Unique partnership replaces aging Collingwood seniors’ complex at no cost

The organizations responsible for what was an aging seniors’ rental complex in Renfrew-Collingwood have leveraged the land’s value to get the building replaced at no cost, and no risk, as part of a larger mixed-use development.

Ground broke on the project at 3595 Kingsway, Jan. 26. It will see 44 units from Odd Fellows Manor replaced in a new six-storey building that also features commercial retail space at grade level and 104 market rental units.

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The manor, which was built in 1971, was run by Odd Fellows Low Rental Housing Society, which works in conjunction with Three Links Care Society.

Its units were geared toward low-income residents 55 years and older. The building needed either significant repairs or replacement. Replacement was deemed the best option.

In 2012, Odd Fellows society approached Terra Housing to help find a solution. It specializes in developing real estate with social-purpose and market components.

Terra Special Projects, the development arm of Terra Housing, signed an agreement with the society to take on the risk and redevelop the property for the residual density. In return, the society would get their units replaced.

Terra Housing Projects subsequently partnered with Hungerford Properties, which had the capital and capacity to deliver the project. Terra became minority partners and over a two-year period acted as liaison between Hungerford and Odd Fellows. Now that construction has started, Hungerford works directly with Odd Fellows.

The project, which was approved in 2016, falls under the City of Vancouver’s Rental 100 program and is expected to be completed by the summer of 2019.

Hugh Forster of Terra Special Projects with Michael Hungerford, a partner at Hungerford Properties,
Hugh Forster of Terra Special Projects with Michael Hungerford, a partner at Hungerford Properties, at the ground breaking for “The Link,” a mixed-use project at 3595 Kingsway.

David Hurford, CEO for Three Links Care Society, said they spent months working with tenants, and organizations such as B.C. Housing and Vancouver Coastal Health, on relocation plans. The goal was to find displaced residents housing that was as good or better. In some cases, tenants were also matched with other services they needed through the process.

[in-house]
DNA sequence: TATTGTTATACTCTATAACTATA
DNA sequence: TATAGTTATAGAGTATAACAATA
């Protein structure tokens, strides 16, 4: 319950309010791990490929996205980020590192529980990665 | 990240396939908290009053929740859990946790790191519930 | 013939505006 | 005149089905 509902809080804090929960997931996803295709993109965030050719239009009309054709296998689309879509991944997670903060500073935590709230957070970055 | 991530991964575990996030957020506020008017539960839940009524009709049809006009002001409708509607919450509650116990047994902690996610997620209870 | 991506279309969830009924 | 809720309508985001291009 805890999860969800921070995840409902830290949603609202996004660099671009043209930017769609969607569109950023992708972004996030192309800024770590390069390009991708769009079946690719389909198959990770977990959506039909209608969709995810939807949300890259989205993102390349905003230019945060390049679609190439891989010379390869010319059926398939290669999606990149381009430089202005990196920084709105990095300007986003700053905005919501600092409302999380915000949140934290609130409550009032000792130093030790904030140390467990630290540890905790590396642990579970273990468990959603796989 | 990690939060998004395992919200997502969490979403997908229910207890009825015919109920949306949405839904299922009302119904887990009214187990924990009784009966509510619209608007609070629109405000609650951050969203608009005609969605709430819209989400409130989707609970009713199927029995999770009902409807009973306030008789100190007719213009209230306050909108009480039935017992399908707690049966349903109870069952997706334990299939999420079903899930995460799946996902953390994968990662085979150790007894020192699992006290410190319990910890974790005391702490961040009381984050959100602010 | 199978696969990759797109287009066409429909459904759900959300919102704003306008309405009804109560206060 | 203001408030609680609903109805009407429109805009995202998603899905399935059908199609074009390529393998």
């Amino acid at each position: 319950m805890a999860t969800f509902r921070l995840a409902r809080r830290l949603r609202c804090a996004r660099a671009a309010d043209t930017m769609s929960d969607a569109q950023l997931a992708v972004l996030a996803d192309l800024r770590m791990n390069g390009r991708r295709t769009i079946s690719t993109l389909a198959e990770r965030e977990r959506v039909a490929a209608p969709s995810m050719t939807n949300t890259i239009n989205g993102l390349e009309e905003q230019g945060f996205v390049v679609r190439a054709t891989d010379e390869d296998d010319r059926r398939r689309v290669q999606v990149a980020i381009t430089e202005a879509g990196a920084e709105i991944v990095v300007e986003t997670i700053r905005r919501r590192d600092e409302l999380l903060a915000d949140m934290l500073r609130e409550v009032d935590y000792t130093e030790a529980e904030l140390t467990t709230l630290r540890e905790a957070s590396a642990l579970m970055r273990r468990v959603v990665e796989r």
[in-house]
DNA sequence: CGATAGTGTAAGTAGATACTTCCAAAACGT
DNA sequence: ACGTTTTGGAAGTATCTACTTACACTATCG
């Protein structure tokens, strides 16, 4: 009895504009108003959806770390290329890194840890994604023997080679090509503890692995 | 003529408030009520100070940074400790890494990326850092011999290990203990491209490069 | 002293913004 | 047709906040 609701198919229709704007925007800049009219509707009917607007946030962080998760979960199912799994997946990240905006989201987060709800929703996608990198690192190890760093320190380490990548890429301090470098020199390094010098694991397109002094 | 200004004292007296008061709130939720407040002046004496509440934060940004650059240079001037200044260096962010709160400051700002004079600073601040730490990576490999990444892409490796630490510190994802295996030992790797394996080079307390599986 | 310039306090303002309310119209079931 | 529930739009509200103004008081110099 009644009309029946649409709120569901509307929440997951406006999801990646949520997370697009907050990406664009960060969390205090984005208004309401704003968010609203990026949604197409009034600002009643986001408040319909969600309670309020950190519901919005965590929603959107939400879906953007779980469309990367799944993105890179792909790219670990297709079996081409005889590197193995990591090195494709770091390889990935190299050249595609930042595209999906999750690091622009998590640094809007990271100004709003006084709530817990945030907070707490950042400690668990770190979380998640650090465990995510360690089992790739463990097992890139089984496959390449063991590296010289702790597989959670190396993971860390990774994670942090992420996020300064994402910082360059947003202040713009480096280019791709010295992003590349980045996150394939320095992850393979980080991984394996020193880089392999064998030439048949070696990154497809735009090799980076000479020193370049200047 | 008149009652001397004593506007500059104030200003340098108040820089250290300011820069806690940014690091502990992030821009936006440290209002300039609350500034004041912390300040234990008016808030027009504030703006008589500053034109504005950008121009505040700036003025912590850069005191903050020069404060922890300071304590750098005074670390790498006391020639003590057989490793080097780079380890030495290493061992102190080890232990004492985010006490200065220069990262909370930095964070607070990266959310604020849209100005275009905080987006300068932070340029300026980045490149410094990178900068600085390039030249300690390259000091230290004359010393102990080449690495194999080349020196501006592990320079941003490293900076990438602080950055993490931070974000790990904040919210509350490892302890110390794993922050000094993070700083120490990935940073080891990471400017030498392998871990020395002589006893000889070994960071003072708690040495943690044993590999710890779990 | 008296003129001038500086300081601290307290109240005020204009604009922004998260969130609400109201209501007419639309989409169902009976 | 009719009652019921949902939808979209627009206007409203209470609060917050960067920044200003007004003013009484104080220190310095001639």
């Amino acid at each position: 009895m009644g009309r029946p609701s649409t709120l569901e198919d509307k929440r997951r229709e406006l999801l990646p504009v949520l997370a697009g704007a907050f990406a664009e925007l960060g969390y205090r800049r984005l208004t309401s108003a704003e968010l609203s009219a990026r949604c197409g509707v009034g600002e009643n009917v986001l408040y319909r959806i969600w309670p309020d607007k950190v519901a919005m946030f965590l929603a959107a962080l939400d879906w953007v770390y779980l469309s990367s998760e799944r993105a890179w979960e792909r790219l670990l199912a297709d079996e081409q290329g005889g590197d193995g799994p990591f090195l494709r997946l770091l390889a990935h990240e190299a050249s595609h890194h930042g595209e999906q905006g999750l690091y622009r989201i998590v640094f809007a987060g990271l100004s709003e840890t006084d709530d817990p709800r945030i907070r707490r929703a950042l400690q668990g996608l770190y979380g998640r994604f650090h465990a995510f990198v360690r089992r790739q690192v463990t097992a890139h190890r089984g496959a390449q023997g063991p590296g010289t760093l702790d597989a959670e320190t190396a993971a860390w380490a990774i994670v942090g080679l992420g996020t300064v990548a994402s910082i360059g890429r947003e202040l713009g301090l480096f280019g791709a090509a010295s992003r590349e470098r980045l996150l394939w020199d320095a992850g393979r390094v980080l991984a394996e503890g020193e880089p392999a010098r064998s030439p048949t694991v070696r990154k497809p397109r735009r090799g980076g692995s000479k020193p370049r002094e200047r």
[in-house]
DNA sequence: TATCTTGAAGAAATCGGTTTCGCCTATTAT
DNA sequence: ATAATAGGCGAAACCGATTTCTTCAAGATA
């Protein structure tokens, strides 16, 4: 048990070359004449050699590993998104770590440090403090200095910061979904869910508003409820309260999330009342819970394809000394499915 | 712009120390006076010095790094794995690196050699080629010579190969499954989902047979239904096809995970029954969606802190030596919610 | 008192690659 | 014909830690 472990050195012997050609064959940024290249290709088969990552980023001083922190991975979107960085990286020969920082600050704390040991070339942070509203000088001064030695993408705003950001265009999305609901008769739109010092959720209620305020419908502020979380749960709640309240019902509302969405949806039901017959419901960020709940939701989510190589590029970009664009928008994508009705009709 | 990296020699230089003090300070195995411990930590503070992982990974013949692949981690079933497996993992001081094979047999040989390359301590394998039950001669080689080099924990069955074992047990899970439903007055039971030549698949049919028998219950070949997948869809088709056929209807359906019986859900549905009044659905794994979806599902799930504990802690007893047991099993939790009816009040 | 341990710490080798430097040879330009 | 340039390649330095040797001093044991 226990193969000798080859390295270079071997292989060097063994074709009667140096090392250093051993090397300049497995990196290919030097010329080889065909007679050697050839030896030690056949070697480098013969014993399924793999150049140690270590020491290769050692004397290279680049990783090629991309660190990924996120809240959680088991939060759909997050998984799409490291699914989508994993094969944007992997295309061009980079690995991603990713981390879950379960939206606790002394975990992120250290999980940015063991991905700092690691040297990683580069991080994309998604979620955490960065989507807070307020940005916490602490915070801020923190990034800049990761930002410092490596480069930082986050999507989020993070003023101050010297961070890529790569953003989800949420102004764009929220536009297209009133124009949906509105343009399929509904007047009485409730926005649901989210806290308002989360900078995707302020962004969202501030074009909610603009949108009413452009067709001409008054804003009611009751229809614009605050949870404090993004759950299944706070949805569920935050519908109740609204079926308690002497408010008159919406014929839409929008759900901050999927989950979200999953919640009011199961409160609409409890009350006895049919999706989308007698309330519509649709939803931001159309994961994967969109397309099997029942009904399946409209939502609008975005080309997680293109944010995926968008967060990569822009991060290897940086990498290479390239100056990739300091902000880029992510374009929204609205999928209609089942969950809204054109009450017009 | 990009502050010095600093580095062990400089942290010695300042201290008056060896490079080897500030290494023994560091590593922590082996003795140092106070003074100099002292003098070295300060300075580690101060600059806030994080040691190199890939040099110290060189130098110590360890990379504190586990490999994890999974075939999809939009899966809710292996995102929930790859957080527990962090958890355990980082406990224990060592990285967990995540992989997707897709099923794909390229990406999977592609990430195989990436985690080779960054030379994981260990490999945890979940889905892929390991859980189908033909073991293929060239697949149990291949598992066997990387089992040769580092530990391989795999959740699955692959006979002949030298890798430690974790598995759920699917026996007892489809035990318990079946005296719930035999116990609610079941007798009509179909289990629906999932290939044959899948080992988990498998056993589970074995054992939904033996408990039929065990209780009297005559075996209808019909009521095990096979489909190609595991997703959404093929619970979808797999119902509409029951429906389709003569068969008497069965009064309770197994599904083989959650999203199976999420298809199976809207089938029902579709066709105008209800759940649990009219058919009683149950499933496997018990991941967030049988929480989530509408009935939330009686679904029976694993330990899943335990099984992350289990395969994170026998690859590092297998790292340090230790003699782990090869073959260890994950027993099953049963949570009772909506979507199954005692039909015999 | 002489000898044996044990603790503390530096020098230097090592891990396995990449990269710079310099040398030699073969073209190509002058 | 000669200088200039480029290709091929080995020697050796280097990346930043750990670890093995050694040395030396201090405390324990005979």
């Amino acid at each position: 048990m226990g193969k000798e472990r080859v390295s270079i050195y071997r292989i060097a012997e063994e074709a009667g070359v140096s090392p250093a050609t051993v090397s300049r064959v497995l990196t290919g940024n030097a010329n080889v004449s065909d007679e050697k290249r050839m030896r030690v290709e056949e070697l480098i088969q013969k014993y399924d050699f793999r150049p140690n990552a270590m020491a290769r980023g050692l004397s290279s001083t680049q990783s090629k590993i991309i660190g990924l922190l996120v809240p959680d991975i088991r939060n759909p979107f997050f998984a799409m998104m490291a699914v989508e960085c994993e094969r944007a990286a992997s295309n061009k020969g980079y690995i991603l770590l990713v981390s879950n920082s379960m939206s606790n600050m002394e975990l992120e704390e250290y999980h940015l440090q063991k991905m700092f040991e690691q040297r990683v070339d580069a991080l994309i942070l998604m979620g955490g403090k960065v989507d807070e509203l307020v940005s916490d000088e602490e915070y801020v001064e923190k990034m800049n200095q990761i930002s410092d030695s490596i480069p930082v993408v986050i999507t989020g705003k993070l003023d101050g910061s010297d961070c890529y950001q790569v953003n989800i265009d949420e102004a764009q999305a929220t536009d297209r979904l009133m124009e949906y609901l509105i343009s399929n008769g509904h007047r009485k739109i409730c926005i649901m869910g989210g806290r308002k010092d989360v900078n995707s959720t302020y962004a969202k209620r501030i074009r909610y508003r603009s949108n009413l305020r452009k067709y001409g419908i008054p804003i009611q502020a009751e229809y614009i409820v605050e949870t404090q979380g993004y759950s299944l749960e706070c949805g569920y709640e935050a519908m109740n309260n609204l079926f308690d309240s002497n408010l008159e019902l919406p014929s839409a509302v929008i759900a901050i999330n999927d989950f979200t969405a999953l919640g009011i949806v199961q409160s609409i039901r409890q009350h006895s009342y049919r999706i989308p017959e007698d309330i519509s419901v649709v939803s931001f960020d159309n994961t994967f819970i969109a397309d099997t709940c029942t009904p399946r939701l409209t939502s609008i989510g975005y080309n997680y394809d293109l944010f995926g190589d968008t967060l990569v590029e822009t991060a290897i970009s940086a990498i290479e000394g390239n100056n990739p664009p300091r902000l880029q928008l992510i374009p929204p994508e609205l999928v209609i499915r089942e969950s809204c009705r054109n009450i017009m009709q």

By this point, the building was half empty because once the project was a go, new tenants were no longer accepted at the manor. All of those remaining tenants will have first right to return to units in the new building once it’s finished. Residents in all 44 units will pay below market rents, according to an agreement with the City of Vancouver.

Hurford said these kinds of arrangements, in which a non-profit leverages land, are the wave of the future. Developers, he added, also see they’ll have a better chance of success with their project if they’re working with a non-profit, or public service organization, to create social housing units in markets such as Vancouver where there’s an affordability crunch.

“It appears to me the model people are really looking for is a non-profit working collaboratively with a municipality and a well-regarded private developer,” he said. “That seems to be a nice mix. And then, within the building, some sort of a mix of subsidized units for people who need the extra assistance and some sort of opportunity to offer market rental, which is what the market needs as well.”

Hugh Forster, a principal at Terra Special Projects, said it was a positive move for Odd Fellows manor.

“It’s unique in that a non-profit charitable society without financial resources [is] able to replace their social housing at no risk and no cost. They did that because their property had excess density. We traded them the density for the keys to a new building,” he said. “Our agreement was very complicated from a legal standpoint but it assured them that they had no risk.”

Michael Hungerford, a partner at Hungerford Properties, also sees it as a way a non-profit can creatively unlock land value for their own purpose.

“It’s important because it symbolizes what can be done when a private developer, a not-for-profit and the City of Vancouver come together and deliver a great project for the community that’s going to create a lot of affordable housing, which is desperately needed in our city,” he said.

The need for affordable housing for seniors in Renfrew-Collingwood is reflected in city statistics. Based on the 2011 census, 20 per cent of the population within the Joyce/Vanness study area, which is approximately 700 metres of the SkyTrain station, are aged 55 or older, according to information outlined by city staff at the public hearing when the project was approved. At that time, in 2016, there were about 290 units dedicated to seniors housing in the area, and an additional 400 units in co-ops and non-market housing.

The City of Vancouver doesn’t track whether these types of partnerships are becoming increasingly common but, through its Housing Vancouver Strategy, “supports partners across all sectors to come to the table with new ideas, approaches, and opportunities to address Vancouver’s housing challenges,” city staff say. “This includes partnerships between non-profits and the private sector for affordable housing delivery.”

The city’s housing strategy, in which one of the key objectives is to renew the commitment to partnerships for affordable housing, can be found here.




Note: This story has been clarified since first posted.

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